Department of Electrical Engineering, Columbia University, New York, NY 10027, USA

The inference of gene regulatory network from expression data is an important area of research that provides insight to the inner workings of a biological system. The relevance-network-based approaches provide a simple and easily-scalable solution to the understanding of interaction between genes. Up until now, most works based on relevance network focus on the discovery of direct regulation using correlation coefficient or mutual information. However, some of the more complicated interactions such as interactive regulation and coregulation are not easily detected. In this work, we propose a relevance network model for gene regulatory network inference which employs both mutual information and conditional mutual information to determine the interactions between genes. For this purpose, we propose a conditional mutual information estimator based on adaptive partitioning which allows us to condition on both discrete and continuous random variables. We provide experimental results that demonstrate that the proposed regulatory network inference algorithm can provide better performance when the target network contains coregulated and interactively regulated genes.

1. Introduction

The prediction of the functions of genes and the elucidation of the gene regulatory mechanisms have been an important topic of genomic research. The advances in microarray technology over the past decade have provided a wealth of information by allowing us to observe the expression levels of thousands of genes at once. With the increasing availability of gene expression data, the development of tools that can more accurately predict gene-to-gene interactions and uncover more complex interactions between genes has become an intense area of research.

1.1. Background

Some of the first attempts at determining gene regulations are based on the gene expression clustering algorithms. These algorithms determine genes that are likely to be coregulated by grouping genes that exhibit similar gene expressions under the same conditions. Different clustering algorithms differ in the metric used to measure similarity between gene expressions, and how the metric is used to cluster into groups similarly expressed genes [1]. In [2], a hierarchical clustering algorithm using a correlation coefficient metric is proposed. The K-means algorithm has also been applied to partition genes into different clusters [3]. Other clustering algorithms such as self-organizing map (SOM) [4], mutual-information-based algorithms [56], and graph-theory-based algorithms [7] have also been proposed.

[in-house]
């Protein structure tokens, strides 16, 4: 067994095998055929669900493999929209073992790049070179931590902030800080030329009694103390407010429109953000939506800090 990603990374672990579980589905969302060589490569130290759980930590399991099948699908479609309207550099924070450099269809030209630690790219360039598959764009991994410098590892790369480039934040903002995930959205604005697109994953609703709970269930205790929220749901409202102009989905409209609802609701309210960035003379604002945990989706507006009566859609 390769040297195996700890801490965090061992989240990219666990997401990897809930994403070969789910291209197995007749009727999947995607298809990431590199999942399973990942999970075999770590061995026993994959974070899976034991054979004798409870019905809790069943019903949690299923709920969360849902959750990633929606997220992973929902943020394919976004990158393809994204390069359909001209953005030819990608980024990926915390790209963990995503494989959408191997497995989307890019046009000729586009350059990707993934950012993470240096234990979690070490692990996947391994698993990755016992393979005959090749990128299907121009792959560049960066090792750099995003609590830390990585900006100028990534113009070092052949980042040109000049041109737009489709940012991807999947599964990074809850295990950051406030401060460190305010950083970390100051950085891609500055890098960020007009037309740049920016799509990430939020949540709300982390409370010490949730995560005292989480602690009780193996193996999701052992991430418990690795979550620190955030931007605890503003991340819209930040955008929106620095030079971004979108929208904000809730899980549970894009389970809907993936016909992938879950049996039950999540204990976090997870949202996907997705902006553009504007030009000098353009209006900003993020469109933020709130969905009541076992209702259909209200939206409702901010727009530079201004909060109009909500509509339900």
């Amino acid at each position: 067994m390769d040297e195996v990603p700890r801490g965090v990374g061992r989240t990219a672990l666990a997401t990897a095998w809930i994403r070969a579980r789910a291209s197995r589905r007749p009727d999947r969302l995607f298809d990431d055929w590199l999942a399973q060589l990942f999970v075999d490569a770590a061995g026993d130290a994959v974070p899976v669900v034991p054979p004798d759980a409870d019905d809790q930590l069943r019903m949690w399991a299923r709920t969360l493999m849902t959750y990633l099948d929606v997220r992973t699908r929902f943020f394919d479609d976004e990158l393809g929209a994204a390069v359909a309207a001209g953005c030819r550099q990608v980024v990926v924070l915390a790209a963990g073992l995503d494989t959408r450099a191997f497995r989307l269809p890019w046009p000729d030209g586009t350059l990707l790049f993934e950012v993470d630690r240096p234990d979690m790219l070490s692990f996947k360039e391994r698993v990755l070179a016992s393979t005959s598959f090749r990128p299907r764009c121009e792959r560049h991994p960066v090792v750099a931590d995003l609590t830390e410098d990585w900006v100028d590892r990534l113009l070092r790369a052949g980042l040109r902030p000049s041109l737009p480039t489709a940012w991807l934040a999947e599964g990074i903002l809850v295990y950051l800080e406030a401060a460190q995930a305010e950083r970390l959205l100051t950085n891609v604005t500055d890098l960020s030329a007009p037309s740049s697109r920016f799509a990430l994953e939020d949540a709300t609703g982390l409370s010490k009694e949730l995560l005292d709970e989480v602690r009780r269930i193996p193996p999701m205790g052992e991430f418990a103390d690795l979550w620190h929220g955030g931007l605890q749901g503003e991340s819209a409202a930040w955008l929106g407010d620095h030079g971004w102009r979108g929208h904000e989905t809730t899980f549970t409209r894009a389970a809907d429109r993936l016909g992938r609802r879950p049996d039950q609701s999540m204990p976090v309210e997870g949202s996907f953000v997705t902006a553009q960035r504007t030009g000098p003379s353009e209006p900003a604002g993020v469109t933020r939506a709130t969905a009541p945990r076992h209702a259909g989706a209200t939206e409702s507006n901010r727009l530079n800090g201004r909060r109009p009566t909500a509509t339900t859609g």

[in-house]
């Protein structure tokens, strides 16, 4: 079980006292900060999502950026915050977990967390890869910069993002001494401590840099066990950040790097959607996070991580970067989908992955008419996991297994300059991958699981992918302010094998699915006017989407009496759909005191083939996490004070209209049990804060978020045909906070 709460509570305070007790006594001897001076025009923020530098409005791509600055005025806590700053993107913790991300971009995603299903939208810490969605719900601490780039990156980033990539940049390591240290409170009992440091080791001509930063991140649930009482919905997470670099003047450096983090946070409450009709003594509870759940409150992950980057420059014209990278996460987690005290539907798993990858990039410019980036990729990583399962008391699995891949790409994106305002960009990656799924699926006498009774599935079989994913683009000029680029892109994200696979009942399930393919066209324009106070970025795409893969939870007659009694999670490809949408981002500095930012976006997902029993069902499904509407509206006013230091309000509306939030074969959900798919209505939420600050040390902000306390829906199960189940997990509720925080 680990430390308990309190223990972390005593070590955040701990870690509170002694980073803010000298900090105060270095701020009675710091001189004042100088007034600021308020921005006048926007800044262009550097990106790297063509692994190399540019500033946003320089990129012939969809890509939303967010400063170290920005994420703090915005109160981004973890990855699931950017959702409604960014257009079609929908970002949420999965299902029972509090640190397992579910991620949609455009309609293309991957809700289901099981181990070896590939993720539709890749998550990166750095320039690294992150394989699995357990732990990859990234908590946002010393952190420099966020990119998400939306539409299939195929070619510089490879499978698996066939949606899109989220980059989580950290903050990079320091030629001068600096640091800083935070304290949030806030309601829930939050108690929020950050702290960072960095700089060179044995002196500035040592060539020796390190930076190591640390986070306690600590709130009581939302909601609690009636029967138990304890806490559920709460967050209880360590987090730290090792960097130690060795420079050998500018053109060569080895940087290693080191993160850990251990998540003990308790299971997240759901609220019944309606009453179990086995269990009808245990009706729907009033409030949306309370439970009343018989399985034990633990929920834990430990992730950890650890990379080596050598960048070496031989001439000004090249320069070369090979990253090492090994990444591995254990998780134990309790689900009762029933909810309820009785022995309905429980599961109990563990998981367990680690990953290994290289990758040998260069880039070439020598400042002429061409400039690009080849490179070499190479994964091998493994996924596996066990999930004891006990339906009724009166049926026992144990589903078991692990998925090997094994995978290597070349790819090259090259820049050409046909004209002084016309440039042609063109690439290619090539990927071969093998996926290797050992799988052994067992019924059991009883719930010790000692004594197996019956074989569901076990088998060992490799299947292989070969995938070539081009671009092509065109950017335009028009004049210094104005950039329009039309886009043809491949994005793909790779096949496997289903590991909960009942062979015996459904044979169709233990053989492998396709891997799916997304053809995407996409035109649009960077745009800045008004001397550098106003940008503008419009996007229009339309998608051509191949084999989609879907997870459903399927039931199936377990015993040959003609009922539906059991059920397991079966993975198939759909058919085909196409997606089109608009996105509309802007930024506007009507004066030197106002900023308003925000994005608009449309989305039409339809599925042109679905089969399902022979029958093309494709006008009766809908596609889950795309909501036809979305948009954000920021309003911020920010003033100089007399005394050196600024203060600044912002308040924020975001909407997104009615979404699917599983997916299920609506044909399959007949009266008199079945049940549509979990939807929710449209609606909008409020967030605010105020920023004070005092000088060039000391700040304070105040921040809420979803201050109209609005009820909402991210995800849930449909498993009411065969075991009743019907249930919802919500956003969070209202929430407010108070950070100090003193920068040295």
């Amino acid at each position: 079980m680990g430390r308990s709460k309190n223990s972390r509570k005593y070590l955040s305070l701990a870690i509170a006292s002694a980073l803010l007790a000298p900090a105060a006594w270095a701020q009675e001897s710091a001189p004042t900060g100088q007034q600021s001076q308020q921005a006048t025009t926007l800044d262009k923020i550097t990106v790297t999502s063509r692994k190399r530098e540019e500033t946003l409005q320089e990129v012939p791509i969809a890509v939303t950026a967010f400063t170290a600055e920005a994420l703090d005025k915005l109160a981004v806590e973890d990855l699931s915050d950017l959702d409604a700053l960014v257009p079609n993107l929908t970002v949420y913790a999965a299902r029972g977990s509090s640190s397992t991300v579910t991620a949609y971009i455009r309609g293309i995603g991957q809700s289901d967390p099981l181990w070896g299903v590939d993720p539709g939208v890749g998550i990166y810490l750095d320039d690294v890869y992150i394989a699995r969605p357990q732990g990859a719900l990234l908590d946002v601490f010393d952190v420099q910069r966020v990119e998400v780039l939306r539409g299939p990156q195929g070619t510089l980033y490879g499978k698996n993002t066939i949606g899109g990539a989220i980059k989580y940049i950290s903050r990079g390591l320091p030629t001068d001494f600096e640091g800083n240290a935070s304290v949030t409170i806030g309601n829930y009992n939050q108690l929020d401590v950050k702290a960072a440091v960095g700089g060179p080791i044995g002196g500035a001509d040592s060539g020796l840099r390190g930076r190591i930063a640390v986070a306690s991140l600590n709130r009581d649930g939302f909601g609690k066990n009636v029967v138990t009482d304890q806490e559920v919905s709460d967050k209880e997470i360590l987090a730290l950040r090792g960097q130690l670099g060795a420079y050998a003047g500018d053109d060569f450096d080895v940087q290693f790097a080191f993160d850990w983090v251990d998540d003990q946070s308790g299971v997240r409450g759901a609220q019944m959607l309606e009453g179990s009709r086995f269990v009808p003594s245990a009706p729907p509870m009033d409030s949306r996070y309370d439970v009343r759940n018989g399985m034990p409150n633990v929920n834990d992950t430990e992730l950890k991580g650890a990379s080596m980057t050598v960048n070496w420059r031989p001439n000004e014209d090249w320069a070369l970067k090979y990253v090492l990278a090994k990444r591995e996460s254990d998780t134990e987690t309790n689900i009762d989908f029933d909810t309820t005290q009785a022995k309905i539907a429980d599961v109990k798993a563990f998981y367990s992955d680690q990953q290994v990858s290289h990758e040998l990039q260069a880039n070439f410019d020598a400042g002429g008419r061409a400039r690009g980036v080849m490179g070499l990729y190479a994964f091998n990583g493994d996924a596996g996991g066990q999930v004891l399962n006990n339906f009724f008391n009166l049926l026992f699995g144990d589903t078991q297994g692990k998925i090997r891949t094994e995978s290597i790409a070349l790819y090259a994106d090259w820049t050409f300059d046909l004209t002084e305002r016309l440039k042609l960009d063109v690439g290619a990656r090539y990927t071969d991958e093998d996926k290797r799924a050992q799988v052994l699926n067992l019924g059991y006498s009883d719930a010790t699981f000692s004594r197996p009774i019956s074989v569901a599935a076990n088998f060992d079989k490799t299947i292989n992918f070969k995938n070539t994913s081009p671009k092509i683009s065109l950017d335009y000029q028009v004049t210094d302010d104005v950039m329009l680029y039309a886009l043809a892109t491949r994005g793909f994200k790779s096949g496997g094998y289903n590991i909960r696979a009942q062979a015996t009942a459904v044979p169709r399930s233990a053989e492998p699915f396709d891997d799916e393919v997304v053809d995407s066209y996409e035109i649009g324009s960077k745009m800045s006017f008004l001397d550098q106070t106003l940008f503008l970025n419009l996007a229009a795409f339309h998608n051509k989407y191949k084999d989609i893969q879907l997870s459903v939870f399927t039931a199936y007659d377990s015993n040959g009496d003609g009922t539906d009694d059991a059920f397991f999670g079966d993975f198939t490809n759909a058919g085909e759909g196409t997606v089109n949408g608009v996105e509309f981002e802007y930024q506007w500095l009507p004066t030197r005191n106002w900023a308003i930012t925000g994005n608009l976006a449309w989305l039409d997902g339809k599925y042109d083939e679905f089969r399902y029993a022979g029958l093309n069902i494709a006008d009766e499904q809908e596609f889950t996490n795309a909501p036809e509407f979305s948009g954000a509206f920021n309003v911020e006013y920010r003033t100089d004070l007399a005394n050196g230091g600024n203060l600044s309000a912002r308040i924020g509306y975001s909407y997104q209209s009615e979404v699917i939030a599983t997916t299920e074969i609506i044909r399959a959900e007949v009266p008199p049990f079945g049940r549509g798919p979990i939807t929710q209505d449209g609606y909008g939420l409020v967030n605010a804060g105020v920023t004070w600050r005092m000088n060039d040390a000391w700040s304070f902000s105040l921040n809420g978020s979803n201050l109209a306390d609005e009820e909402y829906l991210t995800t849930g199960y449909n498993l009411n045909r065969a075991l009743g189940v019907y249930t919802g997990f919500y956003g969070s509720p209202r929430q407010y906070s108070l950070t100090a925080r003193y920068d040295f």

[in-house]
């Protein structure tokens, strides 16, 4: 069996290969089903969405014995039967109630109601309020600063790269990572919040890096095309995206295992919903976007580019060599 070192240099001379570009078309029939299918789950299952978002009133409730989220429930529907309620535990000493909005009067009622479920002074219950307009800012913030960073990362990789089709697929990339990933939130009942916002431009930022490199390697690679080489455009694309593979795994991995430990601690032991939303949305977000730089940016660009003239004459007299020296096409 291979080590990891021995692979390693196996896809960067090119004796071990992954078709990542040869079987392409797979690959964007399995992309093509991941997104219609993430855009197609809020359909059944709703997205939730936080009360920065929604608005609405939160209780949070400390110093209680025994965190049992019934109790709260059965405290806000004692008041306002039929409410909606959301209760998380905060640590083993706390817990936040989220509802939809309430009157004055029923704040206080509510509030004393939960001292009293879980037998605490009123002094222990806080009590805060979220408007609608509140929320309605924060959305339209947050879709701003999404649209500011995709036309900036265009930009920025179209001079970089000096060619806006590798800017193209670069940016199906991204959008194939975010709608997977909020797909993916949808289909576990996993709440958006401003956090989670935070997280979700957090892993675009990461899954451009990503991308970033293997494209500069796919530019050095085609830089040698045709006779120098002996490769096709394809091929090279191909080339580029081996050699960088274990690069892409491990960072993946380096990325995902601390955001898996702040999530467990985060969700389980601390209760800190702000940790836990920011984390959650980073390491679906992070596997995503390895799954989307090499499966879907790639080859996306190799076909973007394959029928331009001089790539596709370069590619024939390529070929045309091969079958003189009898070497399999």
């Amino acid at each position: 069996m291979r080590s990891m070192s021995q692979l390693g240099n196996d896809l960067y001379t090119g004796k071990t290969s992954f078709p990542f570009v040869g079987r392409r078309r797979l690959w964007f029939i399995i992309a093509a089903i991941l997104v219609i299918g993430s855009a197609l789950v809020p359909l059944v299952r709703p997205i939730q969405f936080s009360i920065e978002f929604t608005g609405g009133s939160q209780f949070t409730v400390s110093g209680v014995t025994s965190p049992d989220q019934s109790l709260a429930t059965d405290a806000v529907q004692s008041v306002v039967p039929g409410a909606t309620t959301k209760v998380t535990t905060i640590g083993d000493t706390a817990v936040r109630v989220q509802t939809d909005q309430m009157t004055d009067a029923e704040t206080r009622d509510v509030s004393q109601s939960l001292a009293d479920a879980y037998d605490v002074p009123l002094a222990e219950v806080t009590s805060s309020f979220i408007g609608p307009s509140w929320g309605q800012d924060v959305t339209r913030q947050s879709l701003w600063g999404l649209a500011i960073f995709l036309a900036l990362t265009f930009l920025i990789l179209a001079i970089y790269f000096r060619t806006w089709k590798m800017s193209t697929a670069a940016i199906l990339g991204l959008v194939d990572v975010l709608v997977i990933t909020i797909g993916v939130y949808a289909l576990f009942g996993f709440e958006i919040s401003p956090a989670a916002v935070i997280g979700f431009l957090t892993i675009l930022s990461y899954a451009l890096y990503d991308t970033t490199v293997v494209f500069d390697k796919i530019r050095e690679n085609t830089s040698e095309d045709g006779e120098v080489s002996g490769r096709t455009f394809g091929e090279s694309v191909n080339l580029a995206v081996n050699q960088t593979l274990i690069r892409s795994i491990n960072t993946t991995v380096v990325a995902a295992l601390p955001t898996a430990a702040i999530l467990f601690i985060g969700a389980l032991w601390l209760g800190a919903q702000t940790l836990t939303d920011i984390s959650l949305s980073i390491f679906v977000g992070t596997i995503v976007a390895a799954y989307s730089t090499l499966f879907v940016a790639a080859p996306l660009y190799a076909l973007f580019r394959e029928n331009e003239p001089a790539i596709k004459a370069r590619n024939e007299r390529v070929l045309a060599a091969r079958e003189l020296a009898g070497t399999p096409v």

While gene clustering algorithms allow us to discover genes that are coregulated, they do not reveal much of the underlying biological mechanism such as the regulatory pathways. In recent years, many models have been proposed attempting to understand how individual genes interact with each other to govern the diverse biological processes in the cell. In [8–10], gene regulatory network inference based on graphical models is proposed. A graphical model depicts the relationships among nodes in a graph which are considered as random variables. Links between nodes represent dependence of the two variables. For network inference based on the graphical Gaussian model [1112], the nodes with corresponding random variables

Another method that is related to graphical model is called relevance network. Relevance networks are based on the idea of "covariance graph" where a link exists between genes

While relevance-network-based methods such as ARACNE perform well when the interactions in the gene regulatory network are between pairs of genes, they are unable to completely discover interactions that are results of the joint regulation of the target gene by two or more genes. The XOR interactive regulation is one such interaction that can be recognized only by exploiting the conditional dependence between variables of interest. Using conditional mutual information (CMI), it is possible to detect the XOR and other nonlinear interactive regulation by two genes.